So if Kroenig, Treadwell, and Hoe were the godfathers of modern industrial printing, Stephen P. Ruggles was the spiritual ancestor of today's small press movement. As he himself unambiguously put it, "In 1830 or 1831, I invented and built, in New York, the first card or job press, I believe, ever constructed in any part of the world."

A job press is a press designed specifically for the printing of small items, such as cards, billheads, envelopes, and stationery. While Ruggles claims to have built his first "jobber"–as the presses came to be called–in 1830, his design wasn't patented or put into use until 1851. It was called the "Card & Billhead" press, and it's the basic design of all the platen presses being used by craft shops today.

The Card & Billhead was run by a foot-treadle and required just one operator. Unlike larger industrial presses, it had a fast setup time, and it was actually remarkably efficient–a practiced pressman could turn out over 1,000 pages per hour without needing a steam engine or a horse.

Incidentally, Ruggles was also the inventor of a machine that produced Braille Bibles for the blind.

The descendants of Ruggles' press are the platen presses mainly used by craft pressmen working today.

In our next installment, we'll look at the very first movement to refer to itself as the "Private Press Movement," which arose in opposition to the mechanical fist of the Industrial Revolution.

Monday, July 25, 2011

Welcome to the Team, Allison

Photo by Ellen Culpepper

We'd like to welcome Allison Fisher to the Gilah Press + Design team! Allison just graduated from the Maryland Institute College of Art with a BFA in graphic design. She played a big part in MICA's Friends of Globe organization where she helped secure a permanent home for Globe Printing's collection at MICA (more info here).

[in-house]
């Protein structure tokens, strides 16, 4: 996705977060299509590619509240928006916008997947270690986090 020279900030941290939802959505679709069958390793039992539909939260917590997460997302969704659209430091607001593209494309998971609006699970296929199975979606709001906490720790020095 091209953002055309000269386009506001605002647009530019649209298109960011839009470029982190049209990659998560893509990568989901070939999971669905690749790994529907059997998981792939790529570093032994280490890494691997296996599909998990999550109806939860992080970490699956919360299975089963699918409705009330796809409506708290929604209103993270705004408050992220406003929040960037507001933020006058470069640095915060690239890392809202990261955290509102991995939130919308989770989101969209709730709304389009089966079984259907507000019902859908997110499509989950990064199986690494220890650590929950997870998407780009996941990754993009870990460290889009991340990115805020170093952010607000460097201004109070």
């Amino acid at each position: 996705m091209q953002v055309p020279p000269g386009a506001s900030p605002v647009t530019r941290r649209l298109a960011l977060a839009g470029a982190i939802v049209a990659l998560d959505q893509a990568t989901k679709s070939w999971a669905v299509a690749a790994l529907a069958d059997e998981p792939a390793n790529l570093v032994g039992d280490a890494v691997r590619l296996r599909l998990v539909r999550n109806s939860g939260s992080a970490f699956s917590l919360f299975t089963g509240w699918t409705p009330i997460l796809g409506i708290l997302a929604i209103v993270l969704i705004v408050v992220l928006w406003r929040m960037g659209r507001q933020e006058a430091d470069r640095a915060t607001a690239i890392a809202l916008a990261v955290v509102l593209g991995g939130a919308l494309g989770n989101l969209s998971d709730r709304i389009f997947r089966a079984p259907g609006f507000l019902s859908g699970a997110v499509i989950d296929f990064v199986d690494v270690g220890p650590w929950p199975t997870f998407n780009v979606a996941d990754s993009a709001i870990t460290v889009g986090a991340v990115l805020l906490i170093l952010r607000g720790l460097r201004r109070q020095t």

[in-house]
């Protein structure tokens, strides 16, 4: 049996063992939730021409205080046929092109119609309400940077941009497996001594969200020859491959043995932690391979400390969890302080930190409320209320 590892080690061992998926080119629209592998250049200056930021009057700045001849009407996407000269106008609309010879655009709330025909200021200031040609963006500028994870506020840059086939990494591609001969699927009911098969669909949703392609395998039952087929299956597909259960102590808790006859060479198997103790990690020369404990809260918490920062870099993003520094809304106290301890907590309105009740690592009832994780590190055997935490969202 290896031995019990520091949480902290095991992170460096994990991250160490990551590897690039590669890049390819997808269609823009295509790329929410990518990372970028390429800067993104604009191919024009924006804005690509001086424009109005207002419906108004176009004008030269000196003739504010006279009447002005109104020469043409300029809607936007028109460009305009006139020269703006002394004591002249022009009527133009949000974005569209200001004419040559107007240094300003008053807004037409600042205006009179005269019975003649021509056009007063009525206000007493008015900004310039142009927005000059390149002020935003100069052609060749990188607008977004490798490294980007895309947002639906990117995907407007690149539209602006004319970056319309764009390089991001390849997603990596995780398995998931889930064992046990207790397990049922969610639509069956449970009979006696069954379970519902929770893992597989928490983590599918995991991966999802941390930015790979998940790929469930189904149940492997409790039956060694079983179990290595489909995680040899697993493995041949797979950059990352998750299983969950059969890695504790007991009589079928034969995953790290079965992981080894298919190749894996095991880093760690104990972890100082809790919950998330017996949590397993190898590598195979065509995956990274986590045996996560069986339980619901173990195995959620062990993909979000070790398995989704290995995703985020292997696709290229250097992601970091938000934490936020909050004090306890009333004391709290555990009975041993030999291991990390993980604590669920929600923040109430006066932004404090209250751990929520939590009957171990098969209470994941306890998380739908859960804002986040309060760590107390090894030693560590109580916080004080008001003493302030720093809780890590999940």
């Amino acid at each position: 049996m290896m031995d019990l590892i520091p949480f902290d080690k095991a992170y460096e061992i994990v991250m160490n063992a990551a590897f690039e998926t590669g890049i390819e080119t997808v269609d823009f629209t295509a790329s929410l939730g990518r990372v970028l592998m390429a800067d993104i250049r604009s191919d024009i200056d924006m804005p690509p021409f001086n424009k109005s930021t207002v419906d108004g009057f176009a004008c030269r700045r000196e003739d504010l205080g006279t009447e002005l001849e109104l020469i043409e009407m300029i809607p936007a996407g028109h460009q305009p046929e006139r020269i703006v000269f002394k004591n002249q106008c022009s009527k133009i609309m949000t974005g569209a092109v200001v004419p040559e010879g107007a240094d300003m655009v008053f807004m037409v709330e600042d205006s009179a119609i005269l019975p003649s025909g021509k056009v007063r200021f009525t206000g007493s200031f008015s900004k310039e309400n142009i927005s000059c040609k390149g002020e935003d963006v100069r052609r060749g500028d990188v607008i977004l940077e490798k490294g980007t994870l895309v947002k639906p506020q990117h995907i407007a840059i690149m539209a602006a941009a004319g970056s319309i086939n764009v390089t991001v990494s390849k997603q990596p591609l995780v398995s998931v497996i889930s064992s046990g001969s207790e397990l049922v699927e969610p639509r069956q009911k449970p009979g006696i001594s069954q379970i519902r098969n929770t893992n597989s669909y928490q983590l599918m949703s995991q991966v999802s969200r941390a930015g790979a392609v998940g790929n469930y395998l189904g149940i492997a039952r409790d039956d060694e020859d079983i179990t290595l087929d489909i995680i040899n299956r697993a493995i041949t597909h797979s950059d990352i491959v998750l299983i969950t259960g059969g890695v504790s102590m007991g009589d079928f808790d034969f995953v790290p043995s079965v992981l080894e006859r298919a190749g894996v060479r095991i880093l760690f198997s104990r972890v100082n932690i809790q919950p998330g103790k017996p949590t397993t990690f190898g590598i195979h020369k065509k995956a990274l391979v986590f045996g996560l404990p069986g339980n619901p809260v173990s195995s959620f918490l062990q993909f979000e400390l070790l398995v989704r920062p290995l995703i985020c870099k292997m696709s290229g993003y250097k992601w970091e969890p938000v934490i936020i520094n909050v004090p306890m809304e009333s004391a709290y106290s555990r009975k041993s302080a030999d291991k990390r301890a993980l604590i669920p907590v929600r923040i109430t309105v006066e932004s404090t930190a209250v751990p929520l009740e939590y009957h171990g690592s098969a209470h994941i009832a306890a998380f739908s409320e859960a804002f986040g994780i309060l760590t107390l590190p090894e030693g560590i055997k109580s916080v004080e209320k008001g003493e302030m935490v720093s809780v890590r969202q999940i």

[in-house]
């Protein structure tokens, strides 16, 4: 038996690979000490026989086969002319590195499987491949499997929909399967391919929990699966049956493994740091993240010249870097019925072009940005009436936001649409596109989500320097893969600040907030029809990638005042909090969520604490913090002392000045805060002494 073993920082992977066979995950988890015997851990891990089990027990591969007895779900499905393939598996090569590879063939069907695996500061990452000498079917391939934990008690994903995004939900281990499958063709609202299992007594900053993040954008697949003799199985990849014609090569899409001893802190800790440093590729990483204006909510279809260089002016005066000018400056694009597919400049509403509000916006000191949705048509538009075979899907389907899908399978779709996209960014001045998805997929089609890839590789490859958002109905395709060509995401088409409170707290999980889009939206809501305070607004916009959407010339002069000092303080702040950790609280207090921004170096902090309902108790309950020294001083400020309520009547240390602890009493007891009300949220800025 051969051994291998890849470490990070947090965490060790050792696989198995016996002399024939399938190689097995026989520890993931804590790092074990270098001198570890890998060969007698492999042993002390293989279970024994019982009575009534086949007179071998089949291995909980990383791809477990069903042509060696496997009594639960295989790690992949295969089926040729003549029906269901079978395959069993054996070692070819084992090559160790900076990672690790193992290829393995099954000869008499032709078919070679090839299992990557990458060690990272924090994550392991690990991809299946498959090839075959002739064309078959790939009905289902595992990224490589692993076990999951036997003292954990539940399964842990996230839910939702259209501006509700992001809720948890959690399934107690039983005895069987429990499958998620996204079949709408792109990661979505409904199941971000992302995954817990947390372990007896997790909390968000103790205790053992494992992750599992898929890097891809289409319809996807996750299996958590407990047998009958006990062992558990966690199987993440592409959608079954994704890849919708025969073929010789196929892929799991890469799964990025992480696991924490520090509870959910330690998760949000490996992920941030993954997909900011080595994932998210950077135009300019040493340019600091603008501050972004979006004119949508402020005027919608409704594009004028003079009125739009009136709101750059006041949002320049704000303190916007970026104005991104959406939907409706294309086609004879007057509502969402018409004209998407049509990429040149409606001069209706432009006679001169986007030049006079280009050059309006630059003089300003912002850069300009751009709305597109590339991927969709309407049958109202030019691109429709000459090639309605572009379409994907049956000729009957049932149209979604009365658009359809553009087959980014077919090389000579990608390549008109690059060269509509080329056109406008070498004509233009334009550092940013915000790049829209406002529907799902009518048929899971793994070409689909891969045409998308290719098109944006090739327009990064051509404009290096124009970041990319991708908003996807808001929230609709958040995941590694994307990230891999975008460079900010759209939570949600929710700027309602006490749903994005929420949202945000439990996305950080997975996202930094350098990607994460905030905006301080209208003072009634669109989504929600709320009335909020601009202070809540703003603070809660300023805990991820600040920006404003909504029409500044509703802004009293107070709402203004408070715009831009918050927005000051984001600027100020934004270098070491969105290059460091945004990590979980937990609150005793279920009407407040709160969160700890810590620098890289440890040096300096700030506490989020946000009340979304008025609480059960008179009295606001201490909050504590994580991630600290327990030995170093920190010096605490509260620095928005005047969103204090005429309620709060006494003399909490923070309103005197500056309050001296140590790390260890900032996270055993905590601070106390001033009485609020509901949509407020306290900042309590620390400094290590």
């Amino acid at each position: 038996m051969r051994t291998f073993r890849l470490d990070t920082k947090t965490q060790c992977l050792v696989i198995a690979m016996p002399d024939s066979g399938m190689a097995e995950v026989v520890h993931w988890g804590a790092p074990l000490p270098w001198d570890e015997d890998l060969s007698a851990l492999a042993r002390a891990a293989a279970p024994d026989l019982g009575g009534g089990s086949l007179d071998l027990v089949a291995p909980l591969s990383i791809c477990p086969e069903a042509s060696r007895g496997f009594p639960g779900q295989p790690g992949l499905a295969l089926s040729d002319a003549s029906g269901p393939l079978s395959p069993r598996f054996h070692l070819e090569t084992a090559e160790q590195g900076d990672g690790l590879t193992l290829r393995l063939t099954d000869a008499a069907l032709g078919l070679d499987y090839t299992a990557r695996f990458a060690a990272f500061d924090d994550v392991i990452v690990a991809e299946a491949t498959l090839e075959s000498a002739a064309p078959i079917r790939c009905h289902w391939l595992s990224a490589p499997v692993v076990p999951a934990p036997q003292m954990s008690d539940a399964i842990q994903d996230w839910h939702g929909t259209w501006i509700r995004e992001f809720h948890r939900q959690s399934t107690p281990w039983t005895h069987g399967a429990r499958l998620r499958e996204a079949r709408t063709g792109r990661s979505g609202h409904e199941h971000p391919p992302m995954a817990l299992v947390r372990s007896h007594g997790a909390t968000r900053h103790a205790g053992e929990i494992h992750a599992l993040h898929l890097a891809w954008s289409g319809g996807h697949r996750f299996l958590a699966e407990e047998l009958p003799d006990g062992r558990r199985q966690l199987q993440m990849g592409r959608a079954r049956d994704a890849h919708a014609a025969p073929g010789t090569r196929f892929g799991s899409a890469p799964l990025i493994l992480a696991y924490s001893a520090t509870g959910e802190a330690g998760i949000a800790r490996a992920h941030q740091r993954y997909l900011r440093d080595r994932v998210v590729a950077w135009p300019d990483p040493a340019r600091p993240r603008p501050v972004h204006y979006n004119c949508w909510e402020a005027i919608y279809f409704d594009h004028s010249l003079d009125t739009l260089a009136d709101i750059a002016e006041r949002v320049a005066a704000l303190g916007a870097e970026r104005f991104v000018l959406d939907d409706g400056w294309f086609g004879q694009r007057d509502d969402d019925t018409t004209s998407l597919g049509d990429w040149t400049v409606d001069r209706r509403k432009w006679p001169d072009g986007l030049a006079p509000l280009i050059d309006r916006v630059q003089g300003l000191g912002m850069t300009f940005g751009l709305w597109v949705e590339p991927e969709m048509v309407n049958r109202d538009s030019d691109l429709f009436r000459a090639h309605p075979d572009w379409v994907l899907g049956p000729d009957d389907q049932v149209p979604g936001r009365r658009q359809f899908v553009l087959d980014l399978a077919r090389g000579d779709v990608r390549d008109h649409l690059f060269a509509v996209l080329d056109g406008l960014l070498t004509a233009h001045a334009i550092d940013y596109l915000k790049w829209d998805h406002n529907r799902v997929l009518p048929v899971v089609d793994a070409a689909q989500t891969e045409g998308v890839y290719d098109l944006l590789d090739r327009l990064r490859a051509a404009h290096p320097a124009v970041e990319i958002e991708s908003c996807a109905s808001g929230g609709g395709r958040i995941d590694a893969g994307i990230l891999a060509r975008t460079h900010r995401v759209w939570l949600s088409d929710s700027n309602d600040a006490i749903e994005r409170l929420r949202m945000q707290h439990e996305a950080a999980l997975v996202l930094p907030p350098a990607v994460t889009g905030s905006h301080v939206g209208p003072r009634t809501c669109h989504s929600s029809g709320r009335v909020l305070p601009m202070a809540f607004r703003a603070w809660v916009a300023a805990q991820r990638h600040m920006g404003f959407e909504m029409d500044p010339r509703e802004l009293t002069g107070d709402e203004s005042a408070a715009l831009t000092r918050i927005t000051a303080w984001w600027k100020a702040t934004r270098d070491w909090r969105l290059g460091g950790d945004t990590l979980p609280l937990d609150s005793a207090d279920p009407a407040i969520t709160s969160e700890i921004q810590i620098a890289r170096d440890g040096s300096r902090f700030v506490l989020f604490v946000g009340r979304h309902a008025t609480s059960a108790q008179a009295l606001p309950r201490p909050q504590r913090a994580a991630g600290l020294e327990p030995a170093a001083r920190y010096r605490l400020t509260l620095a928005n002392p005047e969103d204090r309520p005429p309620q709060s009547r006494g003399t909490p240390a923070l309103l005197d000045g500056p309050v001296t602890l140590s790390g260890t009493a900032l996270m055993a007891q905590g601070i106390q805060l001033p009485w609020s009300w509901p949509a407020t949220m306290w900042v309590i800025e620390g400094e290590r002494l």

After learning and printing alongside Kat and Erin for the past couple weeks, Allison has made it obvious that she is the perfect addition to the Gilah gang. Yay, Allison!

Tuesday, June 28, 2011

The History of Letterpress, a Series

This is a guest post from Alexis, a friend of Gilah Press + Design. Thanks, Alexis!

I'm going to tell you the history of letterpress printing, slowly, one article every two weeks. I'm going to start with Gutenberg, who didn't invent the letterpress but did invent the movable type that makes the process possible.

Johannes Gutenberg invented movable type around 1440 in Mainz, Germany. He also invented a press based on the wine presses of his time, with a large screw that had to be turned manually by this guy:

While this seems stupid time-consuming by today's standards, it was a huge improvement over the hand-lettering that had been the standard earlier.

Not surprisingly, the first book that Gutenberg printed was a Bible. It had blank spaces for large letters, decoration, and illustration, which customers could have added in by artists after purchase. No one knows exactly how many were made, but only 21 survive today, and they're generally considered to be the most valuable books in the world – no one knows for sure, though, because none have changed hands since 1978. This is the New York Public Library's Gutenberg Bible, the first to be brought to the United States: